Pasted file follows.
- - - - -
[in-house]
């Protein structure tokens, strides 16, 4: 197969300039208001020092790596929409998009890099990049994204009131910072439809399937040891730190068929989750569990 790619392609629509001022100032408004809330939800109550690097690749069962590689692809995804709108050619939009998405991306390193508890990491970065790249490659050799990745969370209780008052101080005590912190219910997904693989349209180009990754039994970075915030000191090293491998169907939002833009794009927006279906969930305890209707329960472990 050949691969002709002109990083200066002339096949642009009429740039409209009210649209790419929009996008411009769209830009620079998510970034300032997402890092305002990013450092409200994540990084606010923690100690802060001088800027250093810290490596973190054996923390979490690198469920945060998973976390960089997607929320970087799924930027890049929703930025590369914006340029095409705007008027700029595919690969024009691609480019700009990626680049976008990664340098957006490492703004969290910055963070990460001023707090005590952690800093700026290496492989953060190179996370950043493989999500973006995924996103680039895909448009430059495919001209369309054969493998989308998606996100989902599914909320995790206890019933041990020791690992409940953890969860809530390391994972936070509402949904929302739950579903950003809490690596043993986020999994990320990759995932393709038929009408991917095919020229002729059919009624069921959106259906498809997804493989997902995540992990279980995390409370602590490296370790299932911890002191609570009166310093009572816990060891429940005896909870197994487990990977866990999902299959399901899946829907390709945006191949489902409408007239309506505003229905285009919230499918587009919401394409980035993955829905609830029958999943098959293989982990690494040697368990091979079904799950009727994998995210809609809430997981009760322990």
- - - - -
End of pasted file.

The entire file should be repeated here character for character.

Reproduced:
[in-house]
């Protein structure tokens, strides 16, 4: 197969300039208001020092790596929409998009890099990049994204009131910072439809399937040891730190068929989750569990 790619392609629509001022100032408004809330939800109550690097690749069962590689692809995804709108050619939009998405991306390193508890990491970065790249490659050799990745969370209780008052101080005590912190219910997904693989349209180009990754039994970075915030000191090293491998169907939002833009794009927006279906969930305890209707329960472990 050949691969002709002109990083200066002339096949642009009429740039409209009210649209790419929009996008411009769209830009620079998510970034300032997402890092305002990013450092409200994540990084606010923690100690802060001088800027250093810290490596973190054996923390979490690198469920945060998973976390960089997607929320970087799924930027890049929703930025590369914006340029095409705007008027700029595919690969024009691609480019700009990626680049976008990664340098957006490492703004969290910055963070990460001023707090005590952690800093700026290496492989953060190179996370950043493989999500973006995924996103680039895909448009430059495919001209369309054969493998989308998606996100989902599914909320995790206890019933041990020791690992409940953890969860809530390391994972936070509402949904929302739950579903950003809490690596043993986020999994990320990759995932393709038929009408991917095919020229002729059919009624069921959106259906498809997804493989997902995540992990279980995390409370602590490296370790299932911890002191609570009166310093009572816990060891429940005896909870197994487990990977866990999902299959399901899946829907390709945006191949489902409408007239309506505003229905285009919230499918587009919401394409980035993955829905609830029958999943098959293989982990690494040697368990091979079904799950009727994998995210809609809430997981009760322990």